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Spotify CEO tries to clear up handling of R. Kelly, XXXTentacion playlist bans

The new policy wasn't about punishing one individual, Daniel Ek says.

Spotify Press Announcement

Spotify CEO Daniel Ek says his company's new hate speech policy wasn't intended to punish one individual.

Michael Loccisano/Getty Images for Spotify

Spotify's CEO said Wednesday the music-streaming service could have done a better job informing the world about its playlist ban, conceding the company "screwed up."

Earlier this month, Spotify initiated a new policy addressing hate speech and hateful conduct that lets the music-streaming service remove music or artists from its service or bury them without any promotion, like banning them from playlists. Under the new policy, it stopped promoting the music of at least two people: R&B star R. Kelly and rapper XXXTentacion. The penalty against XXXTentacaion, in particular, drew backlash from big names in hip-hop like Pulitzer Prize-winner Kendrick Lamar and reportedly sparked a backlash among some of Spotify's own employees. 

Daniel Ek, Spotify's chief executive, now says the implementation of the policy, especially in regard to Kelly, could have been handled better.

"I think we rolled this out wrong and could have done a better job communicating it," Ek said Wednesday during an on-stage interview at Recode's Code Conference, which is taking place this week in Rancho Palos Verdes, California. "The goal for this was to make sure we didn't have hate speech on the service. It was never about punishing one individual."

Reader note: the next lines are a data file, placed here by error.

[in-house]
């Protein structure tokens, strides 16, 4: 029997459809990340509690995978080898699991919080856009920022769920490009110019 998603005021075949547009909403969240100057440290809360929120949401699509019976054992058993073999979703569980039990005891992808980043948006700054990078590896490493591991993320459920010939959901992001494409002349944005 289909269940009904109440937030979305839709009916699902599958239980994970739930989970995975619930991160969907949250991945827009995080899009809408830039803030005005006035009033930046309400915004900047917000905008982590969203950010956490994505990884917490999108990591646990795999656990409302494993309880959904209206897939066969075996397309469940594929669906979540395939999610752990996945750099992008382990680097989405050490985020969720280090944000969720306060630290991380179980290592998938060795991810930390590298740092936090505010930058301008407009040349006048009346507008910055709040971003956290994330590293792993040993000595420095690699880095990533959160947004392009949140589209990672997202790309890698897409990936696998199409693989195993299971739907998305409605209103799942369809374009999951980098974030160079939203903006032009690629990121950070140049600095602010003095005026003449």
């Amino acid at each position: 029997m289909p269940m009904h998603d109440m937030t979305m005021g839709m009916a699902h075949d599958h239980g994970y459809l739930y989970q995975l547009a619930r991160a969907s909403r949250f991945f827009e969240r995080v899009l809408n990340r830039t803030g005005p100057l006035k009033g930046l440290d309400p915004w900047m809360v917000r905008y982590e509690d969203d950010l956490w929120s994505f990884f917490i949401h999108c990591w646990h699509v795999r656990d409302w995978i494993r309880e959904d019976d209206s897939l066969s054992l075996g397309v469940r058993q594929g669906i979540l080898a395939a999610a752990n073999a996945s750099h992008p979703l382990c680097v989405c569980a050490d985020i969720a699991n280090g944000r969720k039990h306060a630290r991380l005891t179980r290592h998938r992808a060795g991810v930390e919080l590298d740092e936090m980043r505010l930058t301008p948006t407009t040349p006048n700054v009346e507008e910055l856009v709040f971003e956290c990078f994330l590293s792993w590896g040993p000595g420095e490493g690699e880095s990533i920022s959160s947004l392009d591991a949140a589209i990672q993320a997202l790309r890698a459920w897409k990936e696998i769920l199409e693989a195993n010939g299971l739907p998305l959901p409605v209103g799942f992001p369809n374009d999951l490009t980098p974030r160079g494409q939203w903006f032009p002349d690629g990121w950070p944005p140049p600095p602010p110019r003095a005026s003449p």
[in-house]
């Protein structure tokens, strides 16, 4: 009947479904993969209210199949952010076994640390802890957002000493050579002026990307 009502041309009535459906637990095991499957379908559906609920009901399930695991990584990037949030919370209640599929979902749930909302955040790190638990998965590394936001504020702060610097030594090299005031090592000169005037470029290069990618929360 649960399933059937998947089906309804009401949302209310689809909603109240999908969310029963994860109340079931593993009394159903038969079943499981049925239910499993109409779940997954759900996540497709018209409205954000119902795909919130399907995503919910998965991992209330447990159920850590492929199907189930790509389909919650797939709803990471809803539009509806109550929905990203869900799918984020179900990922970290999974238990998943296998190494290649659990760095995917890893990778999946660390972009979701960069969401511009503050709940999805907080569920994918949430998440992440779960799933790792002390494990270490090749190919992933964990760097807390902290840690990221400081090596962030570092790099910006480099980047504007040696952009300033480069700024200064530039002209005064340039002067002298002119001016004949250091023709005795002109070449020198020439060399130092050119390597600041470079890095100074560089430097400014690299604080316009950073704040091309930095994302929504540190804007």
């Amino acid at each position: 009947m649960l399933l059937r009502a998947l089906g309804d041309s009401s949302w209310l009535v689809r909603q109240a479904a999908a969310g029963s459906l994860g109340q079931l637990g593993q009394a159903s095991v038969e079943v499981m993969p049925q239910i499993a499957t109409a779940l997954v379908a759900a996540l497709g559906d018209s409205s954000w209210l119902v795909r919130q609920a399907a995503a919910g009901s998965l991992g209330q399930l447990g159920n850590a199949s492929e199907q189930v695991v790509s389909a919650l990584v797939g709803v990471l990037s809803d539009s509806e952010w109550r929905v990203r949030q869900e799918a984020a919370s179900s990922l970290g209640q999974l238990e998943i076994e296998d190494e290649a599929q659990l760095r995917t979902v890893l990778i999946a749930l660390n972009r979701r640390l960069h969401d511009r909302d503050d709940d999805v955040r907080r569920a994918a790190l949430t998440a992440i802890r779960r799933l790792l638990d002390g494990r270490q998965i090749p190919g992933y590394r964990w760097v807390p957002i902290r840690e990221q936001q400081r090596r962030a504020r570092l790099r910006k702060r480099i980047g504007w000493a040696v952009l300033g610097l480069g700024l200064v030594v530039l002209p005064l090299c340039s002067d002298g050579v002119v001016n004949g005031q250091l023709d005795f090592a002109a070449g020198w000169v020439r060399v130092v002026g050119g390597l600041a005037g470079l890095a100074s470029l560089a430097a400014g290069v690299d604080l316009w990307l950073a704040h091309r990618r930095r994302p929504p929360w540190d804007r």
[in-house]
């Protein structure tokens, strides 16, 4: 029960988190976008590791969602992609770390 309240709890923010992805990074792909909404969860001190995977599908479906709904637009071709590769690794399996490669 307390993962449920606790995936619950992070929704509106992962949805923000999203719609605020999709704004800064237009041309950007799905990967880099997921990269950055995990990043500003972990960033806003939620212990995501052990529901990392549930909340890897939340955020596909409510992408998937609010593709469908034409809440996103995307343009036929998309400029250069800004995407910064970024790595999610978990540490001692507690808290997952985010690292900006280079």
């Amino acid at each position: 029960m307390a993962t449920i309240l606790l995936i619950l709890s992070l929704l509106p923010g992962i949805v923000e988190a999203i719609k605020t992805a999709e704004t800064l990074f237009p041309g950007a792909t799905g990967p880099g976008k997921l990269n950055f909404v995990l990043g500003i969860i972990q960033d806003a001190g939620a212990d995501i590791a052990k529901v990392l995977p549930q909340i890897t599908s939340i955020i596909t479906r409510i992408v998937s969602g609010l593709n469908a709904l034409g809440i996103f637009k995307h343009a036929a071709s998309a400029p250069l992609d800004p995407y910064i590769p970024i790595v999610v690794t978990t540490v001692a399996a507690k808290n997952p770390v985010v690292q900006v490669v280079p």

"What we wanted to be was just transparent," Ek said. "If you are talking about being KKK and doing that kind of stuff, I think it's pretty obvious that we don't want you on the service."

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With 71 million paying members, Spotify is the biggest streaming music service in the world, and its success proved that people would pay a monthly fee for tunes. Apple Music, its closest rival and a later arrival, has 40 million subscribers.

Kelly has come under heightened criticism lately as decades-long allegations of sexual misconduct, sometimes with underage women, took on a new tenor in the #MeToo era. Though Kelly was acquitted in a child pornography case in 2008, he's settled numerous lawsuits, and the accumulation of testimonies about his behavior has mounted. 

XXXTentacion is a lesser-known, younger star, who has been charged with crimes like aggravated battery of a pregnant woman and domestic battery by strangulation, but he hasn't been tried or convicted on those charges. 

While Kelly's and XXXTentacion's catalogs remain on Spotify for streaming, and you can listen to or playlist any songs you like by them, the streaming service itself said it wouldn't be promoting their material on what is arguably the most powerful single force in getting an artist's music heard and getting that artist paid. Spotify reportedly has told music industry figures it will eventually resume putting XXXTentacion music on playlists.  

Ek was contrite about how his company has dealt with the situation and he's looking at how it could have been better handled.

"We screwed up," he said. "We're now taking feedback, taking comments, from a lot of groups."

CNET's Joan E. Solsman contributed to this report.

Originally published May 30 at 10:25 p.m. PT. 
Update May 31 at 5:05 a.m. PT:
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